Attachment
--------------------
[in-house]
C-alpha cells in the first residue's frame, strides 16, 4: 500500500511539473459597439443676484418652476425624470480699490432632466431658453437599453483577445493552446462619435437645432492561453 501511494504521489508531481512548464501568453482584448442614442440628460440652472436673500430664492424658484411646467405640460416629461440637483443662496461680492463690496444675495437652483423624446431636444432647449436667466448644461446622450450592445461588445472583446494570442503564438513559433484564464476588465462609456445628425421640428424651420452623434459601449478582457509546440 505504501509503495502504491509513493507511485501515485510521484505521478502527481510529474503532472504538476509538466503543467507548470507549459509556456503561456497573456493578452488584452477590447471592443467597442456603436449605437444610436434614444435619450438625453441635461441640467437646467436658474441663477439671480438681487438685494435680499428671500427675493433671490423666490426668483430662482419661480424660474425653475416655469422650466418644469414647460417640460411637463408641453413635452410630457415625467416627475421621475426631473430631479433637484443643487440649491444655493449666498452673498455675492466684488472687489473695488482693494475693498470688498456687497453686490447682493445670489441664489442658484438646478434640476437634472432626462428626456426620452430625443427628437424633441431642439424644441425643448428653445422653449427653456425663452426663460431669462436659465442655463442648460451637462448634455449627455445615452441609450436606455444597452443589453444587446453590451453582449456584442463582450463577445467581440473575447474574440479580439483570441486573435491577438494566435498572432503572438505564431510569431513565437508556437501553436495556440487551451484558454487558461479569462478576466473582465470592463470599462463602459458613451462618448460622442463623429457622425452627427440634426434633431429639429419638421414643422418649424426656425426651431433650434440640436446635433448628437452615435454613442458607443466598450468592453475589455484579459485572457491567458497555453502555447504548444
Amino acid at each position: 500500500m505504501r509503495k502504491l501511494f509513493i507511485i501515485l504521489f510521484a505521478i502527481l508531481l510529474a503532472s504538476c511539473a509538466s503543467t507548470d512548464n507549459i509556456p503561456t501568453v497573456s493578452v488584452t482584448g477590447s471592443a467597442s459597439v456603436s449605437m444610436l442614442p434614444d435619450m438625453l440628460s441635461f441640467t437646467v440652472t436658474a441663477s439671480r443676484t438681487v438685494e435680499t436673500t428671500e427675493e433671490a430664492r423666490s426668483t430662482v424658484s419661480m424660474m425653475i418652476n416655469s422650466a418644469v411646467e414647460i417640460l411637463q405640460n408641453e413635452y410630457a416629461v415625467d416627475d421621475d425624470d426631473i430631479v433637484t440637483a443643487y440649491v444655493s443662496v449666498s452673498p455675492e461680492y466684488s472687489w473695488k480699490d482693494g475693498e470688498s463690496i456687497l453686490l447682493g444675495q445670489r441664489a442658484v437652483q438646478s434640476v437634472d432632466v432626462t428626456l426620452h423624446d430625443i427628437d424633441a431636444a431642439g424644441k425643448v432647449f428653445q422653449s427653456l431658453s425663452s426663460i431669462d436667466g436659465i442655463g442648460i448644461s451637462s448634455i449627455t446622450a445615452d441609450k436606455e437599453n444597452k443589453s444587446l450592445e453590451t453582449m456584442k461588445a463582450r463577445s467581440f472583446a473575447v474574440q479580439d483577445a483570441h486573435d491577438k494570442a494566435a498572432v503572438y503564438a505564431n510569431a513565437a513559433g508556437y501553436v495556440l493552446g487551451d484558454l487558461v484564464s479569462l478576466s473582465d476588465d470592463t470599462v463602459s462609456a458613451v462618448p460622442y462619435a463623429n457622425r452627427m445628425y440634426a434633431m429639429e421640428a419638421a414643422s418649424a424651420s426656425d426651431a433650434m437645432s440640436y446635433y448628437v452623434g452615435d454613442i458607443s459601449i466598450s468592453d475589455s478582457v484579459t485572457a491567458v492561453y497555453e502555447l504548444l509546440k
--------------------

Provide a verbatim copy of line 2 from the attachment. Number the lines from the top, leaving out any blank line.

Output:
C-alpha cells in the first residue's frame, strides 16, 4: 500500500511539473459597439443676484418652476425624470480699490432632466431658453437599453483577445493552446462619435437645432492561453 501511494504521489508531481512548464501568453482584448442614442440628460440652472436673500430664492424658484411646467405640460416629461440637483443662496461680492463690496444675495437652483423624446431636444432647449436667466448644461446622450450592445461588445472583446494570442503564438513559433484564464476588465462609456445628425421640428424651420452623434459601449478582457509546440 505504501509503495502504491509513493507511485501515485510521484505521478502527481510529474503532472504538476509538466503543467507548470507549459509556456503561456497573456493578452488584452477590447471592443467597442456603436449605437444610436434614444435619450438625453441635461441640467437646467436658474441663477439671480438681487438685494435680499428671500427675493433671490423666490426668483430662482419661480424660474425653475416655469422650466418644469414647460417640460411637463408641453413635452410630457415625467416627475421621475426631473430631479433637484443643487440649491444655493449666498452673498455675492466684488472687489473695488482693494475693498470688498456687497453686490447682493445670489441664489442658484438646478434640476437634472432626462428626456426620452430625443427628437424633441431642439424644441425643448428653445422653449427653456425663452426663460431669462436659465442655463442648460451637462448634455449627455445615452441609450436606455444597452443589453444587446453590451453582449456584442463582450463577445467581440473575447474574440479580439483570441486573435491577438494566435498572432503572438505564431510569431513565437508556437501553436495556440487551451484558454487558461479569462478576466473582465470592463470599462463602459458613451462618448460622442463623429457622425452627427440634426434633431429639429419638421414643422418649424426656425426651431433650434440640436446635433448628437452615435454613442458607443466598450468592453475589455484579459485572457491567458497555453502555447504548444